With most votes counted, Hitorerut, Berkovitch’s list, will apparently be the largest list in the next council, with seven seats, closely followed by Degel Hatorah (five seats), and Jerusalem Will Succeed, the list formed by Elkin, with three seats (non-final results). Arab candidate Ramadan Dabbash’s “Our Jerusalem” list won 2,874 votes, most of them apparently from the Jewish sector. This was not enough to secure a council seat.
The split in the haredi sector created more lists, but the total number of haredi council representatives will apparently remain the same. The fact that their representation is scattered among four different groups with a high level of tension between them may break the united bloc they formed until now. With 33,741 votes – more than in 2013 – Shas will have six seats. Daitch, who made an impressive showing, winning almost 20% of the votes following a very short campaign (about a month), said that had the haredi sector united behind him instead of being split between two candidates, he would certainly have won. Daitch’s campaign did surprisingly well among the non-haredim, including two of the leading secular heads of local councils in the city, Bracha Edelstein (Baka) and Ofir Lang (Lev Ha’ir).
Mostly, election day was calm, with minor incidents reported at only three ballot boxes. One resident reportedly sprayed tear gas and another resident tried to vote twice, but all such irregularities were immediately stopped and prevented from disturbing the voting. In some polling stations on the west side, Dabbash voting slips disappeared for a while, and there were several complaints about the size of the letters on Lion’s slip, which were larger and bolder than on all the other slips. It turned out it was the result of a technical mistake. Many voters felt that it was wrong to allow it, but the slips remained in the voting booths – it was too late to print new ones.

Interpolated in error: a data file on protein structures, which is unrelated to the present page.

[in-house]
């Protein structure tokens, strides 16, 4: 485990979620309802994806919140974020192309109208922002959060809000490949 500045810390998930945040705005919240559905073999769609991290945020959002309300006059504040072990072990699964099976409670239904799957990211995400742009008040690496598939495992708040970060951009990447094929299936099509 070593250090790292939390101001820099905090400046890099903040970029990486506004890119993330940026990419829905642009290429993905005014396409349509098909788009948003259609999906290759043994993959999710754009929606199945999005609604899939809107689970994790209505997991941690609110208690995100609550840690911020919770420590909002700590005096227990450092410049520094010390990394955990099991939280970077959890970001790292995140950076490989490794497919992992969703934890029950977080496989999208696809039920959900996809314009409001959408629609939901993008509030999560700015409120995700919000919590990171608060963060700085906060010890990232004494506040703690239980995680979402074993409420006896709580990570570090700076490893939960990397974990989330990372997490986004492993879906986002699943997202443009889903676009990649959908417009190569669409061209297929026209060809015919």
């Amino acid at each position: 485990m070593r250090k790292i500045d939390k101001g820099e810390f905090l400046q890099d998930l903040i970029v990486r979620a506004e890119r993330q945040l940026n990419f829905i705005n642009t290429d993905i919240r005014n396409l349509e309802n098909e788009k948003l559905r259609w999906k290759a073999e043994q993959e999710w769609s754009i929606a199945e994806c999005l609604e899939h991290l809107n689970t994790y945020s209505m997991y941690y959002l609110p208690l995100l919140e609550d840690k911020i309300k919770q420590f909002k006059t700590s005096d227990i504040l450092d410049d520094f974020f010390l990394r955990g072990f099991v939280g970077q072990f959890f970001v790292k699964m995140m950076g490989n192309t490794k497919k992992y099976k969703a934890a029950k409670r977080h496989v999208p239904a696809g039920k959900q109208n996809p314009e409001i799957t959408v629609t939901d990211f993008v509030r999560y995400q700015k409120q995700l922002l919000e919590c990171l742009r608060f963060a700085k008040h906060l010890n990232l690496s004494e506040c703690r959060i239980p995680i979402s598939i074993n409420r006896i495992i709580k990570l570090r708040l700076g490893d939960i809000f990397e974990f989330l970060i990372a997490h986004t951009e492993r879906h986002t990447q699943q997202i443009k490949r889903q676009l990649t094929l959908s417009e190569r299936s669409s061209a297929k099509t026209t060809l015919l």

During the coming two weeks prior to the run-off round, the two remaining candidates – Berkovitch and Lion – will try to win the support of the voters for the two candidates who were eliminated. Berkovitch was the first to act. Even before the results appeared, he called on Daitch’s and Elkin’s supporters to join him and form an alliance against Lion.
Lion also called for the same support, but much hinges on what the hassidic leadership decides. If the 41,102 voters for Daitch are asked to back Lion or Berkovitch in the second round, this will be decisive.
“That is our next mission,” said a member of the Berkovitch team. One thing is certain – the relationship between Daitch and Berkovitch is more than simply correct. Many observers believe that even if there is no formal deal between them, a high level of understanding exists and could lead to some form of collaboration.
As for Elkin, he announced immediately that, as he made clear from the beginning, he is not remaining here for the council, but pledged he would help and support any mayor elected from the perch of his Jerusalem Affairs Ministry.